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Eddie Redmayne

Eddie Redmayne

“FANTASTIC BEASTS AND WHERE TO FIND THEM”  My rating: C

133 minutes | MPAA rating: PG-13

There’s some magic in “Fantastic Beasts and Where to Find Them,” but it’s all courtesy of the special effects and design departments.

Dramatically speaking, this attempt to expand the “Harry Potter” franchise is stillborn. Not even the usually screen-dominating Eddie Redmayne can give it a compelling head or heart.

Based on an original screenplay by “Potter” creator J.K. Rowling (who also produced this film),  “Fantastic Beasts…” is a prequel unfolding in the 1920s. This setting gives the set and costume designers plenty to play with, and their vision of Jazz Age New York City — and the parallel wizarding world that coexists with it — is rich and evocative.

Would that the same could be said for the story and characters.

Redmayne plays Newt Scamander, a British wizard who comes to the Big Apple with a small suitcase filled with fantastic creatures. Eventually we learn that he’s a sort of Marlon Perkins on a mission to preserve magical species on the verge of extinction. Much of the film consists of chase scenes in which Newt tries to recapture escapees from his luggage.

Colin Farrell

Colin Farrell

The first one, involving a platypus-like creature that gobbles up jewelry and precious metals, is mildly amusing. Things go downhill from there.

Newt finds that America’s wizarding world is in crisis. The Magical Congress of the U.S.A., the governing institution, has been fighting a losing battle to keep wizardry a secret from the Muggles (only the Yanks call them No-Mags…as in “no magic”). But their cover is being blown by the depredations of some sort of malevolent magical creature that is leveling entire blocks of Manhattan.

Newt’s guide through North American wizardry is Porpetina Goldstein (Katherine Waterston), a sort of bob-coiffed lady detective who has taken it upon herself to police these mysterious happenings.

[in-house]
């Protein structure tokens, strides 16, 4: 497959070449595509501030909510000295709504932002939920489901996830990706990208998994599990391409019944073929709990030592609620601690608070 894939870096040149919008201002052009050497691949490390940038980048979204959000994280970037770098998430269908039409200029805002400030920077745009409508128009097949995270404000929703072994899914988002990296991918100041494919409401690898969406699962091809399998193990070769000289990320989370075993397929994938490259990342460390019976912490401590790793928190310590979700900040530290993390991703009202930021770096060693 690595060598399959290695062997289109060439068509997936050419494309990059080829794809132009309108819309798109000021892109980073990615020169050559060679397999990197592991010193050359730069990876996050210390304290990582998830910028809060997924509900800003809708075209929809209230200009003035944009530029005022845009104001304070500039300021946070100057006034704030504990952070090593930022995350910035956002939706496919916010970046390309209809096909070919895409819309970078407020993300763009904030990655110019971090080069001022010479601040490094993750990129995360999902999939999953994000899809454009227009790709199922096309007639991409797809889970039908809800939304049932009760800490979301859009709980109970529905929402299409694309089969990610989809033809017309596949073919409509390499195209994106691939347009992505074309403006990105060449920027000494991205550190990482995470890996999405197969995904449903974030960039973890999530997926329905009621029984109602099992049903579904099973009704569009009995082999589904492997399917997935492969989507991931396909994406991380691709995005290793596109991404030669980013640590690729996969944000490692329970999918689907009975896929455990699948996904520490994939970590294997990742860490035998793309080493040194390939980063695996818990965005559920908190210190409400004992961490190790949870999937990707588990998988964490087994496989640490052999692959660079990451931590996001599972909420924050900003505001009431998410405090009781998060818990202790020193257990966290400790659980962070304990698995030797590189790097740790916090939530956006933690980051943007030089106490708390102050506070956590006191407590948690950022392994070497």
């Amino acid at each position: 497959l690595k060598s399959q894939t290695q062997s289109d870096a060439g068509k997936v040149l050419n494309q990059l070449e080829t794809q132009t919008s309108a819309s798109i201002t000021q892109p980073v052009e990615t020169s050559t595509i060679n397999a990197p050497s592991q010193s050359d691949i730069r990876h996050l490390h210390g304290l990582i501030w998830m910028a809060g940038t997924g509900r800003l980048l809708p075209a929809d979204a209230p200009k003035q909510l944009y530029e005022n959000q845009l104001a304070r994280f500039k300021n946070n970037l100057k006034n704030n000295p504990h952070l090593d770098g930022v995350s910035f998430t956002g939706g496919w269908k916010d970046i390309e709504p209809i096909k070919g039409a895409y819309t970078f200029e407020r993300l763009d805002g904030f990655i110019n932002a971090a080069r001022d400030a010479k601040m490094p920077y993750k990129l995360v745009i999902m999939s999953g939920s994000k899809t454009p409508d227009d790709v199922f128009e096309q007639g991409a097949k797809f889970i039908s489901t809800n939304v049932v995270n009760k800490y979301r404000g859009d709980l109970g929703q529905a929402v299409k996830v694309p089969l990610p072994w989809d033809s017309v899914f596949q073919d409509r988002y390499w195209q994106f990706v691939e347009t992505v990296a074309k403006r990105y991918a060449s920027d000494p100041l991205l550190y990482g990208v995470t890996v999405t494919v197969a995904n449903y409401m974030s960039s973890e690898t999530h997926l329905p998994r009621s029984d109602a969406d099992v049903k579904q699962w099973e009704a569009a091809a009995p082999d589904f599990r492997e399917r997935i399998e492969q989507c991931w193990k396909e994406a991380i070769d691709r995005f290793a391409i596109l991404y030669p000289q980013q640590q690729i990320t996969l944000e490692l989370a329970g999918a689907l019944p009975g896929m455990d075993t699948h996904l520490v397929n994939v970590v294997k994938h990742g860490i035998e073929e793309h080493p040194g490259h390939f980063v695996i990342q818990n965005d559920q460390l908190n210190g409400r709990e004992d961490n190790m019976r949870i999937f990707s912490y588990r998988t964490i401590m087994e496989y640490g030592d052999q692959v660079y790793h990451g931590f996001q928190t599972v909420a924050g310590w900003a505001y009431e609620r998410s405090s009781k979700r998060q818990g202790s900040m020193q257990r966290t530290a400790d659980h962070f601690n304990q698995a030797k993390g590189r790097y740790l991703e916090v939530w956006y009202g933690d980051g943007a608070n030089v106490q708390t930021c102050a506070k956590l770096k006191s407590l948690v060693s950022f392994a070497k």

And he unwittingly gets a sidekick, a roly poly and somewhat bumbling human named Jacob Kowalski, played by Dan Fogler, who immediately begins stealing scenes from his Oscar-winning costar. In fact Fogler’s disbelieving No-Mag is the single best thing in the film, and his romance with Porpentina’s psychic sister  Queenie (Alison Sudol) provides the only charm and genuine emotion.

Something’s amiss when the second bananas eclipse the leads.

Continue Reading »

Hailee Steinfeld

Hailee Steinfeld

“THE EDGE OF SEVENTEEN” My rating: B

204 minutes | MPAA rating: R

Teen angst has always been with us, but it’s rarely been captured on film with the insight  and hilarity on display in “The Edge of Seventeen.”

Hailee Stienfeld, who won an Oscar nomination for her first movie (2010’s “True Grit”), seems likely to snag another one for her performance as  Nadine, a 16-year-old whose emotional wisdom lags way behind her book learning.

“I just had the worse thought,” she confides. “I have to spend the rest of my life with myself.”

Nadine joins a short list of adolescent film heroines (like those of “Juno” and “Ghost World”) who have done heroic battle with the inanities of teenage life. And she has more than little of Catcher in the Rye‘s Holden Caulfield percolating through her bloodstream.

But as with those characters, behind Nadine’s assured bluster there’s an awkward child utterly terrified at the notion of adulthood.

Kelly Fremon Craig’s film starts with a backstory — how Nadine lost her beloved father to a heart attack. She resents his absence every single day, and the injustice of his passing leaves her riding an emotional razor blade.

She has found a substitute of sorts with Mr. Bruner (Woody Harrelson), her history teacher, whom she engages in combative, provocative banter. He finds Nadine exasperating and self-absorbed, but keeps being drawn back to her sardonic wit. These two could trade verbal punches all day long.